I want to take a minute to recognize Salman Ansari, who published a fine essay on his newsletter/blog this month titled “The Polymath Playbook,” which goes on to describe the benefits of being a multi-disciplinarian in a world of specialists.
I met Salman when he signed up for a pop-up woodworking class/dinner party I hosted last year in San Francisco. (remember when we could do fun things like that?!)
I have a day job in the Silicon Valley tech industry, but in my spare time I make a business out of my hobbies. In my popular SK8Makers woodworking class, based on my book “The Handmade Skateboard,” I guide students through the process of designing and building a custom skateboard from scratch over the course of 6 hrs/2 days.
Here’s a photo from day-two: Salman helping his classmate Kate drill the truck-holes in her unfinished skateboard deck, while another student Stacey keeps an eye on the angle of her cut.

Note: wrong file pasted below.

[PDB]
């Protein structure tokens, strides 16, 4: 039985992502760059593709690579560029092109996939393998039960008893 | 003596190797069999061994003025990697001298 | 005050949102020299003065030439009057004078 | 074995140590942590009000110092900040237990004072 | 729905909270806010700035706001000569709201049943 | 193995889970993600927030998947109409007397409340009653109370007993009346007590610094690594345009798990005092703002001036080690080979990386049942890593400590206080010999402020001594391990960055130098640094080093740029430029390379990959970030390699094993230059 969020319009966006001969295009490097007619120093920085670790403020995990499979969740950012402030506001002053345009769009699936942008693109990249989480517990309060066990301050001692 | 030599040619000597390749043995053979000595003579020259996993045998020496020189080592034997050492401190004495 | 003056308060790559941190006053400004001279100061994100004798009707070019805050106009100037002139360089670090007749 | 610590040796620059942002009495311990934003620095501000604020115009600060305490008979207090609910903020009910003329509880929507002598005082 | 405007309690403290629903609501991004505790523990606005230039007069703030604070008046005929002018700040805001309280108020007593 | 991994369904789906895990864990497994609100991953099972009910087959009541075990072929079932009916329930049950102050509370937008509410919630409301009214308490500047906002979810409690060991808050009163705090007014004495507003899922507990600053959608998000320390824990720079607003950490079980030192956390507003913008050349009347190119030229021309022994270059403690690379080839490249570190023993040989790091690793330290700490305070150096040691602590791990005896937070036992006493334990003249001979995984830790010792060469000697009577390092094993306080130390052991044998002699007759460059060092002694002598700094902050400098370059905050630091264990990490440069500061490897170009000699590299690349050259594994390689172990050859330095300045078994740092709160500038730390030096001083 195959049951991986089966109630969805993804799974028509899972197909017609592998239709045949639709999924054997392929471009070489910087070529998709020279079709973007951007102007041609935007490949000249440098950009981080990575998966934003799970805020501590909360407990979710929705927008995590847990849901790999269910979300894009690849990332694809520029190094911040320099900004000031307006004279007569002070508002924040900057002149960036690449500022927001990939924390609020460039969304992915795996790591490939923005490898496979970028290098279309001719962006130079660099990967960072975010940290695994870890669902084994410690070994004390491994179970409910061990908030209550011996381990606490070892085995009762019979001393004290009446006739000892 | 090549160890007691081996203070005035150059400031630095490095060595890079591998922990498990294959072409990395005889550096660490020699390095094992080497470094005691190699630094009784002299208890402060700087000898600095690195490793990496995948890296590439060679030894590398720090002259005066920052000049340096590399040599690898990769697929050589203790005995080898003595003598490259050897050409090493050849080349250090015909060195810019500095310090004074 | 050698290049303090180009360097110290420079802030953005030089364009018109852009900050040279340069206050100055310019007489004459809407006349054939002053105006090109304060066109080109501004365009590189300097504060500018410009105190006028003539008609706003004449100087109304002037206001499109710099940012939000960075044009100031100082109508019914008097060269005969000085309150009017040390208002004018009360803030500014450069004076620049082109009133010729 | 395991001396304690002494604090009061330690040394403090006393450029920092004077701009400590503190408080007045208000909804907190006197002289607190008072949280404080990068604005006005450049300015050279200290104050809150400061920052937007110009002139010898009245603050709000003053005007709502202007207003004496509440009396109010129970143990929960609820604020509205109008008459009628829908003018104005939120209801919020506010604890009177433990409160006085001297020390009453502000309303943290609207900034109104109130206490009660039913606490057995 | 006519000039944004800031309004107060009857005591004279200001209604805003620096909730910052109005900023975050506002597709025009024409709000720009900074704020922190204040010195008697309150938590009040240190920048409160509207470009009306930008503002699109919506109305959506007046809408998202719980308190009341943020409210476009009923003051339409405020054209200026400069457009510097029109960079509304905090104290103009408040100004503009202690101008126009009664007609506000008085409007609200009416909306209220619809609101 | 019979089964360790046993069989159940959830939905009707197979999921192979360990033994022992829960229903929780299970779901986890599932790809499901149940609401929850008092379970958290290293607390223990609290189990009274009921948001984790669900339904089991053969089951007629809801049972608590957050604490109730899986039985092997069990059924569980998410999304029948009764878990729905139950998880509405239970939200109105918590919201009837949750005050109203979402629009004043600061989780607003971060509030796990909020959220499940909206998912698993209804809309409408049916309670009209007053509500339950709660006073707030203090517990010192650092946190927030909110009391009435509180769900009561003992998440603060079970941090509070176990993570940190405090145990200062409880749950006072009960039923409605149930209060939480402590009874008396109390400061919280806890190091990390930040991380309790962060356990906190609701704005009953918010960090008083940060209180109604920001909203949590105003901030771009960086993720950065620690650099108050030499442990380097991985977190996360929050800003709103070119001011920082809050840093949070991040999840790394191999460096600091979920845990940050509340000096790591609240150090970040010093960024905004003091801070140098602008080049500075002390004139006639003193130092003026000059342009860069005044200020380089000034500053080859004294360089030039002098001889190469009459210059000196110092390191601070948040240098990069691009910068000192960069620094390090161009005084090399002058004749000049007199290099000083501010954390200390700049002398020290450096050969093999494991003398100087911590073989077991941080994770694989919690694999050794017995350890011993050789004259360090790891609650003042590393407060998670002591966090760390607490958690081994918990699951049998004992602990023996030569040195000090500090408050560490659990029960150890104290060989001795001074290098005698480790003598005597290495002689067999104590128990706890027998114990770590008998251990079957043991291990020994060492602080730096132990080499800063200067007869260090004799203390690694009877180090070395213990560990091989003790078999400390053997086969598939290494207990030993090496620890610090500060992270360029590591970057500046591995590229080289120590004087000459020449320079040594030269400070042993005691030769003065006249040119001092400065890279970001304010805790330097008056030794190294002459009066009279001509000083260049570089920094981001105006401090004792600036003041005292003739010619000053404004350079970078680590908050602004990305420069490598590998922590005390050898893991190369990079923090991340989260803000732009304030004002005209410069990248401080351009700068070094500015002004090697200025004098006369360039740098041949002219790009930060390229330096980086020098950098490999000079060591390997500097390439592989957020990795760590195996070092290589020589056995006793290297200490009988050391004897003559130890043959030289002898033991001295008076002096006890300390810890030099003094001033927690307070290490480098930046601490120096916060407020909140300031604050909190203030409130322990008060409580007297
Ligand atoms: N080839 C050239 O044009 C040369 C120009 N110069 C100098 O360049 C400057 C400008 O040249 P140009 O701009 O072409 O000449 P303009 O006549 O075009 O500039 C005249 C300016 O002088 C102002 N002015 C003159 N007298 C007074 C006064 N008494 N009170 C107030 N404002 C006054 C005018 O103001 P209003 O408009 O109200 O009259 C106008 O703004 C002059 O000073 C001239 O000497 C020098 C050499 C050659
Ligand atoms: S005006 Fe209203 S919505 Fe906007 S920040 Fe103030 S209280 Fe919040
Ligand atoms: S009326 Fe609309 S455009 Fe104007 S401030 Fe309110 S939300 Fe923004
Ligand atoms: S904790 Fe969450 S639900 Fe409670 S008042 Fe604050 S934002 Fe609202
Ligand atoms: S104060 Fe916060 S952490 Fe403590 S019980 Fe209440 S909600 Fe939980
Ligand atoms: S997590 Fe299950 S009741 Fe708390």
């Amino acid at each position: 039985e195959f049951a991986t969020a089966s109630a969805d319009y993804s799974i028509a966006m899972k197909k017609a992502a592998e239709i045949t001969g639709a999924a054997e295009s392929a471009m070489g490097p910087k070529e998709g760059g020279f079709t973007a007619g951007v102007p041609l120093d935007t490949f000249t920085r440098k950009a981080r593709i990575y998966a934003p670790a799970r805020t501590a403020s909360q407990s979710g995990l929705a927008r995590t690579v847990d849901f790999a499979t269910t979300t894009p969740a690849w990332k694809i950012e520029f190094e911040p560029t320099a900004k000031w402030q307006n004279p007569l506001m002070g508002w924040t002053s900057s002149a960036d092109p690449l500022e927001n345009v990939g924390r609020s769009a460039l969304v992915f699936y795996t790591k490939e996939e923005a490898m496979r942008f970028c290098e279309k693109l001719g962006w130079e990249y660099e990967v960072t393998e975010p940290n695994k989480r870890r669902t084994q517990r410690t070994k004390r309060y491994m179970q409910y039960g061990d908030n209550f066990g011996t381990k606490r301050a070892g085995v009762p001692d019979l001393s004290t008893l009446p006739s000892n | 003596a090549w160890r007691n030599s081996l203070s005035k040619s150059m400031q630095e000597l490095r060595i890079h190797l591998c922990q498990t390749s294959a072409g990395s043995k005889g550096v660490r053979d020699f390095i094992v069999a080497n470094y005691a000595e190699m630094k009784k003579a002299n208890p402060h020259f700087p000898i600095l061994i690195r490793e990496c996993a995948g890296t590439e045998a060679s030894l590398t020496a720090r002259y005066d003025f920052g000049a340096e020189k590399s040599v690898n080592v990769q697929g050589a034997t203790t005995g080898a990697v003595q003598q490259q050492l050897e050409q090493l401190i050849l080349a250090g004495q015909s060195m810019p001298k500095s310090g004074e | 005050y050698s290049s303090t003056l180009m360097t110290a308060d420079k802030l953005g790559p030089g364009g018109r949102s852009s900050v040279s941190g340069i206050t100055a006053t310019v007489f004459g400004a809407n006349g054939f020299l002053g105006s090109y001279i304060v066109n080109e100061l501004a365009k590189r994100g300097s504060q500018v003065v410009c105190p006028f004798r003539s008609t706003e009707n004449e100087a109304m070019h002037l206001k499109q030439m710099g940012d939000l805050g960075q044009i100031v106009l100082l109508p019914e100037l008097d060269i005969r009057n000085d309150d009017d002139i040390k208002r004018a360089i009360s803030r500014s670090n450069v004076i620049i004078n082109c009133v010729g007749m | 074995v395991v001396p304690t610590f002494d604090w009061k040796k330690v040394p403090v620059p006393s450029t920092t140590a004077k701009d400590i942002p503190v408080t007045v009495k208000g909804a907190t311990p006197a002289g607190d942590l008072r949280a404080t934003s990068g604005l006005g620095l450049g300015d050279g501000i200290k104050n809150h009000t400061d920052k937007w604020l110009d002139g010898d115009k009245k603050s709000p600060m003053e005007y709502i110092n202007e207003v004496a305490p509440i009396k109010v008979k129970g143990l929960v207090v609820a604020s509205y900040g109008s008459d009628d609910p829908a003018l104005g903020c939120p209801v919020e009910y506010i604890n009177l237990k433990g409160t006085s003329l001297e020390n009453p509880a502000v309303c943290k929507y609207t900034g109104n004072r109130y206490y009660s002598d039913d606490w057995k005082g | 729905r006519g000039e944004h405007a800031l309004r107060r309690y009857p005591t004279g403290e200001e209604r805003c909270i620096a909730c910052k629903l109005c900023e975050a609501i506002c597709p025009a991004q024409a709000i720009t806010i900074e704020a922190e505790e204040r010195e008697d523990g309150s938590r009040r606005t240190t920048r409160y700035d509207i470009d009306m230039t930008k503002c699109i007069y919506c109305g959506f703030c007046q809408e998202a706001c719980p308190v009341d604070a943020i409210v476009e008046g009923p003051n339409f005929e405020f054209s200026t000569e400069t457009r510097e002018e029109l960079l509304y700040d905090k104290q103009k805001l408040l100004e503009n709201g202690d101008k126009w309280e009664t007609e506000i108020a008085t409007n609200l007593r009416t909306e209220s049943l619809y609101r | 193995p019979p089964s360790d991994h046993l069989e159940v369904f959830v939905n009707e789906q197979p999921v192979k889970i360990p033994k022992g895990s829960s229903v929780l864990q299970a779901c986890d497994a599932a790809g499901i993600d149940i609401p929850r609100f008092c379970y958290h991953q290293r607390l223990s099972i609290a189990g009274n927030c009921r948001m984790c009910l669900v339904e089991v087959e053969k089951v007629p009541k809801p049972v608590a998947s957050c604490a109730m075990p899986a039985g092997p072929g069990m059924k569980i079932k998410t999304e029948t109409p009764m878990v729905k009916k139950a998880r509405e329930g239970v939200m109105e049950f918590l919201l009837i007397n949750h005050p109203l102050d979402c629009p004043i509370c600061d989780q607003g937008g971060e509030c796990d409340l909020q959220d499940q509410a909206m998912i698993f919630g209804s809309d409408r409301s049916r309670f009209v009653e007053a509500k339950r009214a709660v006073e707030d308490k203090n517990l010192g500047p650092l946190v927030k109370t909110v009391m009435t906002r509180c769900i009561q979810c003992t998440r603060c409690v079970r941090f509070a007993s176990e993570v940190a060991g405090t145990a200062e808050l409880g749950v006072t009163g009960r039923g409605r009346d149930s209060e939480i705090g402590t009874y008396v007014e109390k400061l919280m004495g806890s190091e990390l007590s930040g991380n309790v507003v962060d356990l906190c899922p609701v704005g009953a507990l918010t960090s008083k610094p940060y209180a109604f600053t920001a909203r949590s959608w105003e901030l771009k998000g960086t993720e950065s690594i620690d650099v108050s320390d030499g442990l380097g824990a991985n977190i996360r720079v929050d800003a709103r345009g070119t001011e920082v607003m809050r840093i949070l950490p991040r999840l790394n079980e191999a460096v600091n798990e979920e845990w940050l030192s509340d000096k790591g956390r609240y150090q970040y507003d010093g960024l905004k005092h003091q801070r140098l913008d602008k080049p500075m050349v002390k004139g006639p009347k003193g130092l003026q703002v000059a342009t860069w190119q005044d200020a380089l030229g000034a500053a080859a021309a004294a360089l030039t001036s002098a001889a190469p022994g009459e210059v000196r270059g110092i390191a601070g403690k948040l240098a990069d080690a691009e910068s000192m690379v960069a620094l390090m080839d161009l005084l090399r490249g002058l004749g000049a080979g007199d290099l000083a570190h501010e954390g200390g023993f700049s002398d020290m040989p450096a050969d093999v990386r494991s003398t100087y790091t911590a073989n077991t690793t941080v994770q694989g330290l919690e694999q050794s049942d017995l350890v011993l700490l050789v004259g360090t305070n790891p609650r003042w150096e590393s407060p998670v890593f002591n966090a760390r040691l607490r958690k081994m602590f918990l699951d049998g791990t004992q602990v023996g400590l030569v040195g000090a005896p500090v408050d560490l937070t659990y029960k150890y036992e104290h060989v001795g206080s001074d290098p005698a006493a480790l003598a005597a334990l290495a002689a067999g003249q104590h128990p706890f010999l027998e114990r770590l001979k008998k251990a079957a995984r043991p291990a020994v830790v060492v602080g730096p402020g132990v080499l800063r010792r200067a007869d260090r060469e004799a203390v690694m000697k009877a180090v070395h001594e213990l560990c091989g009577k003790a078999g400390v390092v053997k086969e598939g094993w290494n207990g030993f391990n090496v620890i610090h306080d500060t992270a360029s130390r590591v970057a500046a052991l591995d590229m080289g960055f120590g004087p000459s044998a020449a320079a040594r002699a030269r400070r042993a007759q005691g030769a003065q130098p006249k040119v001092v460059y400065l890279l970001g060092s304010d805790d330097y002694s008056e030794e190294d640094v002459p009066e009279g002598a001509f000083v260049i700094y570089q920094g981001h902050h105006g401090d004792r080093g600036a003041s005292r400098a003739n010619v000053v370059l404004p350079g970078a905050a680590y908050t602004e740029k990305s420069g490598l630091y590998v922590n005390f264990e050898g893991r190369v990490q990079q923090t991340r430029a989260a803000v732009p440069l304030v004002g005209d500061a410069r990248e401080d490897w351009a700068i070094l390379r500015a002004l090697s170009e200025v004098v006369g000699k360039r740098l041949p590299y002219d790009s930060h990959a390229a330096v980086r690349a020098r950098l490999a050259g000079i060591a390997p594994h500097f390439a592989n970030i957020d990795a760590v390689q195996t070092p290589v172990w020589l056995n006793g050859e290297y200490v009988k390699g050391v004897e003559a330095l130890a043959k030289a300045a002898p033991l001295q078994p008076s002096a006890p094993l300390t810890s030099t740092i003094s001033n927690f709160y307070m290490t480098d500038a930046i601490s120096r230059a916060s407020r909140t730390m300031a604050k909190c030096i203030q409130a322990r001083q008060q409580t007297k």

It turns out one of the reasons Salman and I got along so well is because like him, I’m a polymath, too!
My entire life I had never heard the term, yet I had been living it in my professional career and personal pursuits. As the son of a scientist and fiber artist, you might say I’m a Polymath by birth.
My resume also illustrates this: print journalist -> magazine editor -> web producer -> digital product manager -> product marketing manager -> enterprise product designer -> relationship manager -> who knows what’s next.
So does my hobby resume: crafter -> welder -> woodworker -> skateboard maker -> recreational vehicle builder -> author -> illustrator -> videographer -> web designer
TBH, I do not find “Polymath” to be a very attractive word for such a Liberal Artsy concept. But I’m fine to retire the terms “Renaissance Man” or “Jack of All Trades” for one that doesn’t ignore all the multitalented non-male Polymaths in the room.